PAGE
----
Monkey-Eye tracking Scarf with mummy
His eyes light up as he follows the scarf, slowly a smile spreads across his face.
From the day your baby’s born, his eyes will aid his physical, mental, and emotional development by allowing him to take in information — a little bit at first, and eventually much more — about the world around him.
At birth your baby didn’t know how to use his eyes in tandem, so they may have wandered randomly or even crossed now and then. This month or next, he’ll be able to consistently focus both eyes and track a moving object. A rattle passed in front of his face will often transfix him as he explores this newfound ability. He may also enjoy playing eyes-to-eyes with you: With your face very close to his, move your head slowly from side to side, with your eyes and his eyes locked.
Listen to Music – How to Train your Dragon soundtrack is a favourite at the moment.
When hearing the music, Mayhem gets excited and gets Mischief and Mama up to ‘dance’ to the music with him. Sitting at the table we ask him to listen to the music “can you remember what is happening in the movie when this music is playing?” Engaging memory recall. The music also sparks creativity, imagination and emotion.
Listening to music while working has long been linked to increased productivity and concentration. Dr. Teresa Lesiuk, an assistant professor in the music therapy program at the University of Miami, found that listening to music helped subjects concentrate and complete tasks more quickly in a controlled study. Music listeners also reported being in a better mood and having more creative ideas.
But there are certain tunes that can maximize this positive correlation. Film scores, for example, are composed with the intention to keep audiences engaged and in-the-moment without being too distracting.
Play with toys
Bike riding- Racing and chasing
Physical movement, problem solving – Mayhem tries to ride across the pebbles and gets stuck- he quickly figures out what he needs to do to get the bike over. Safety – Helmet. Mayhem falls over- learning coordination as he turned the corner too fast, he is more careful to slow down on the next one. Mischief repeats and sings out words as she zooms along ‘BRRRMMM’, ‘CRASH’, ‘STOP’ and ‘GO’.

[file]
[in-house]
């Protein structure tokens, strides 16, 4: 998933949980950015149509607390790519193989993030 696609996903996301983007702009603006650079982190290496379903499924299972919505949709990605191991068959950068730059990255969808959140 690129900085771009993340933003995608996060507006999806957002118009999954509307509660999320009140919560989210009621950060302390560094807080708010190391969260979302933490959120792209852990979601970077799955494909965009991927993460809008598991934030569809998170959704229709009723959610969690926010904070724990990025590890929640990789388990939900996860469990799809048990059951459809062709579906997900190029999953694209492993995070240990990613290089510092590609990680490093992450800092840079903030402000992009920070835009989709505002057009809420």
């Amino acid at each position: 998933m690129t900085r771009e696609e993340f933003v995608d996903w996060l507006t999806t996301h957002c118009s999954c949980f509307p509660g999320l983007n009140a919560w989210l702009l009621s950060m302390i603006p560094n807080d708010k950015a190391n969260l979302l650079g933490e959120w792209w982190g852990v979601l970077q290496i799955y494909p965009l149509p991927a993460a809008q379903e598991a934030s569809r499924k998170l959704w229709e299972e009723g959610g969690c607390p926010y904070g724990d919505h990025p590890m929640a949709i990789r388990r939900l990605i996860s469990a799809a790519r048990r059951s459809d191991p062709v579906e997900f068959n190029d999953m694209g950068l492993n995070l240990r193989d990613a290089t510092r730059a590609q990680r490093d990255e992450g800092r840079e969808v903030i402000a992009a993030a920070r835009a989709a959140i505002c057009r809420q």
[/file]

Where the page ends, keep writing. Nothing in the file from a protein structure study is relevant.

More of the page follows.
Mayhem goes to Kindy for the day
Mischief and Monkey Nap
Monkey has playtime on his mat with Mama
Relationships, eye tracking, communication.
Mischief plays with the Musical instruments
Language- names of instruments, words to describe sounds, colours (Mischief points to a colour- waits for mummy to say the colour and repeats the word back), numbers, musical terms- tempo (fast/ slow), volume (loud/ soft/ quiet), beat, rhythm, sensory engagement- touching/feeling, looking/observing, listening/hearing, moving to the beat, communication- singing to the “music” (or noise in this instance), creativity.
Children need to own their music and free play is what gives them mastery.
Mischief has quiet time while Monkey goes down for a nap
Mischief goes to pick up Mayhem from Kindy
Grocery shop with Mummy
Helping out with everyday needs- Mayhem listens to the list of items we need a d rushes to collect them and add to the trolley, he enjoys helping mum scan each item before we can pay and take them home. He is learning real-world stuff, how things operate in the community, the kids see how other people behave, how mummy interacts with others and what behaviour of their own is appropriate in different settings. They see first hand the value of money as we exchange it for the items we would like to purchase.
Meerkat is found running around with a bird in his mouth- Mayhem learns some hard life lessons as Daddy explains the bird will die and it’s part of nature.
“But I think there will be a mummy bird wondering where it’s baby is” says Mayhem sadly.
While maintaining its manual and playful character, the world of the kite is cultural artistic, and sensory…
The kite is movement. It dances in the sky as the child on the ground invents choreography: forward, back, hold the line steady, pull, feed out, run together.
Now, researchers are learning that everyday rituals such baths and diaper changes are critical for babies’ development.
“Scientists are now recognizing [that] everyday interactions parents have with their baby and everyday moments … can be thought of as learning moments or learning opportunities,” says Andrew Meltzoff, a developmental psychologist and co-director of the Institute for Learning & Brain Sciences at the University of Washington. “Previously, we just thought that your baby was fed and slept and would grow independent of the stimulations.”
Watch Finding Nemo
Mummy reads ‘Cat in the Hat’ with the hand puppet
Mischief and Mayhem Bed
Monkey last feed, mummy reads ‘My first shapes’
Off to the land of nod… sweet dreams sweet peas.